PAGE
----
In conversation with Jessica Studdert
What one thing would you change about public sectors approach to developing leaders?
The public sector tends to develop leaders to perform management roles within organisations, when what is increasingly required is a broader notion of leadership which fosters change, very often outside of organisational boundaries. Most public sector bodies have traditional hierarchical structures, in which wisdom is perceived to reside in the top echelons, where decisions are primarily made. Such rigidity made sense in the middle of the last century, when demand was more predictable and a paternalistic culture was unquestioned. It is increasingly out of sync with the complex, unpredictable external environment that public sector bodies operate within today.
So public sector leaders increasingly need to empower leadership and enable innovation throughout their organisations. This means being comfortable with permitting staff autonomy within organisational operations and a collaborative mindset that works across organisational boundaries, so that public services can respond to people’s needs more flexibly and effectively.
Currently, what is the biggest challenge facing public sector leaders?
The biggest challenge facing public services is demand, so the biggest challenge facing leaders is how to respond to it. This is more than a question of money, though that of course plays a role – both in terms of adequate resourcing of services, and risings costs of interventions. As our society ages, and as inequality persists, demand pressures on services are growing both in overall quantum and in complexity. The operating model of public sector organisations was established before rising demand and constrained resource were significant features. Unless we radically shift how public sector organisations operate, we will get diminishing returns on public investment.
This means a shift away from the primarily transactional, crisis-driven model of intervening when problems arise, towards an approach built on a collaborative relationship in which public servants and people themselves work together creatively to resolve personal and social challenges, and to avert crisis demand.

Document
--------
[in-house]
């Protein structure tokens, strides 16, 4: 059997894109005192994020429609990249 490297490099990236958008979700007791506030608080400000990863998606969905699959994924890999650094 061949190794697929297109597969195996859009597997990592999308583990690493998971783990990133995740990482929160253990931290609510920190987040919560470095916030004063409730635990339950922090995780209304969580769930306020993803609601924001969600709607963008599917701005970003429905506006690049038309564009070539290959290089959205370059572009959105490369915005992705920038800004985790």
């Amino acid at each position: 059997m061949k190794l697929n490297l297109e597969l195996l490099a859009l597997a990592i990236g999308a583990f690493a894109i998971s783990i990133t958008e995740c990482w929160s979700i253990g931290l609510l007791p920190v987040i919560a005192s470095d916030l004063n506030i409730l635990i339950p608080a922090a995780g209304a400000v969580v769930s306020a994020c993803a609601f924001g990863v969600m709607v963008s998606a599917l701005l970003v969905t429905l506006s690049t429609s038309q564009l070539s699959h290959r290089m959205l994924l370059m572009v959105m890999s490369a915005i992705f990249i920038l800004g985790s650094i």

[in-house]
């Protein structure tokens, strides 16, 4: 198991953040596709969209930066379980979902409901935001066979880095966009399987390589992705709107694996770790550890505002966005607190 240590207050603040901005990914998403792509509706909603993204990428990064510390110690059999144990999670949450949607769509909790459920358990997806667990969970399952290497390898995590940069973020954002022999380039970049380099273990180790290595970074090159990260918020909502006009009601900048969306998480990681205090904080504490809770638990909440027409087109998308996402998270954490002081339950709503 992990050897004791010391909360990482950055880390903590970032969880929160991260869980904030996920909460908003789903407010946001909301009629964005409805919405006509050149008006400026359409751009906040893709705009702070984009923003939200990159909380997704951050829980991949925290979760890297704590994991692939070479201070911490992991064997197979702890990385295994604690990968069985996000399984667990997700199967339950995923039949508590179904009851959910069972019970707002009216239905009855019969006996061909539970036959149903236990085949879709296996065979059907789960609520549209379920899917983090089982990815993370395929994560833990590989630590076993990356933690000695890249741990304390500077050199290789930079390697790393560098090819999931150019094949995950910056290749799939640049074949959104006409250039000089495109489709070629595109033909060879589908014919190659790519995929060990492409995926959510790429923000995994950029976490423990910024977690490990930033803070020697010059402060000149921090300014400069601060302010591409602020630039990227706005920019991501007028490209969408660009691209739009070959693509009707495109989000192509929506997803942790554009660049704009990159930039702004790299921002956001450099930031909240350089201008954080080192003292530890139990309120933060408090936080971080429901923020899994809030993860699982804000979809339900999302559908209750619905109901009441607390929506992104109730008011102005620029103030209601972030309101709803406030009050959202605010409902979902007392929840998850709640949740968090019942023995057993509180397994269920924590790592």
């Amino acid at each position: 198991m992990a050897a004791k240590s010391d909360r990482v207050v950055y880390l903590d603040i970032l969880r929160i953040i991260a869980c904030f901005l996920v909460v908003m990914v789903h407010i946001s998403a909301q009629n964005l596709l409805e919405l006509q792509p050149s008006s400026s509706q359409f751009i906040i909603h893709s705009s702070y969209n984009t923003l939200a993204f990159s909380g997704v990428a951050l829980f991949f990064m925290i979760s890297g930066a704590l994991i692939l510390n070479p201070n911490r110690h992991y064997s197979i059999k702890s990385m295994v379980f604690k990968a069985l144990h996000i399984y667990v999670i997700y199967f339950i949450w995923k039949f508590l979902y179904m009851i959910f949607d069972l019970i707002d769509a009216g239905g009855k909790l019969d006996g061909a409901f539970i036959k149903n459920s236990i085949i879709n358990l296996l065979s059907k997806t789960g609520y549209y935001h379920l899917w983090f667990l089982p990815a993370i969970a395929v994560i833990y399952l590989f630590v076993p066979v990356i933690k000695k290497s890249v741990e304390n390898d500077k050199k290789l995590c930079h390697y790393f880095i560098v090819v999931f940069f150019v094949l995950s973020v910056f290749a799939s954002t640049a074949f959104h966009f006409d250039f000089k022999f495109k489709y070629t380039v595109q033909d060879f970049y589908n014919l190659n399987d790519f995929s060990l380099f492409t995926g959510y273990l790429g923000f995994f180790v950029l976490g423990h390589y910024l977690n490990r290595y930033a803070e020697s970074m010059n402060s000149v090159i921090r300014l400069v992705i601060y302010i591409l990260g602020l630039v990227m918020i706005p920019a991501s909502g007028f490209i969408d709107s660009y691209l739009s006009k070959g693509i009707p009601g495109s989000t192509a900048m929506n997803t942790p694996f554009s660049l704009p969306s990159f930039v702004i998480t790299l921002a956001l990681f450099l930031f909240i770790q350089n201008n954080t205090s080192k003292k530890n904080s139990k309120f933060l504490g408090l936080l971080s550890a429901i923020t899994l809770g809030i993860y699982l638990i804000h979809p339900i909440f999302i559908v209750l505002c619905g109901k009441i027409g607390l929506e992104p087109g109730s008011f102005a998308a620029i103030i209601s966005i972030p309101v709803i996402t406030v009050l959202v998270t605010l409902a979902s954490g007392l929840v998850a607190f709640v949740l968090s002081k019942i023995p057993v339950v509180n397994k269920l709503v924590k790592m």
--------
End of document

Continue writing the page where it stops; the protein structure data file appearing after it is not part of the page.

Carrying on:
What is the biggest opportunity for public sector organisations to reorganise culturally?
Such a shift doesn’t require a structural reorganisation, which tends to be the go-to response for national policy-makers or senior management seeking to demonstrate efficacy and advancement. In an uncertain operating context, securing impact needs a more nuanced approach – and here is where the role of culture is often overlooked. NLGN’s Changemaking Vision set out how a wide range of organisations at the frontier of innovation and impact internationally – from the US Army Special Forces to Dutch homecare – understood how the mindset and behaviours of their staff had the biggest impact on the success of their mission. They all prize three core values that represent organisational norms: creativity, self-determination and collaboration (the counters of these, which deaden impact, being inertia, hierarchy and territorialism).
Our second Changemaking report Culture Shock used a framework for understanding the role of culture within local government. While the hierarchical culture that dominates most councils is conducive to repeated outputs and predictable interventions, other cultures are increasingly required for current demands. A more collaborative (clan) culture can foster a greater sense of shared endeavour and teamwork that breaks down organisational silos, and a more creative (adhocratic) culture permits the experimentation and curiosity that can challenge defunct practices and pioneer new ones. There is a big opportunity now to embed a deeper understanding of the role of culture and how it can be attuned to specific outcomes sought.
What will be your key priorities at the NLGN be over the coming year?
Our established Changemaking theme will continue to be a big priority: our next step is to set out a Changemaking vision for the public sector more broadly. It seems that national political debate on public services (such as it exists) is trapped between two dominant narratives, neither of which have an answer to the demand imperative.
On the one hand, the Labour Party has developed a fixation with bringing services back in house and seems to be turning back to an era of big state interventions. On the other, the Conservative Government seems content to continue drifting along with a market-dominated model, but no end to austerity and ad hoc injections of cash to alleviate pressures short term. Neither model meets the pressing demand challenges of today. Both focus on means rather than ends. This lack of vision for the future, based on a clear understanding of our present reality and the outcomes we need, is an increasingly desperate gap in our national thinking. We cannot continue to stumble from one crisis to another, nor can we turn the clocks back to a bygone age of paternalism.
So NLGN will be very focussed on filling in that gap. We will soon publish a new vision for Changemaking public services, which will set out the case for a more fundamental paradigm shift. This will be geared towards unleashing the required culture and mindset within public services for impact, how the national framework can incentivise and permit such a shift, and designed to generate a sustainable system that is fit for purpose for the future.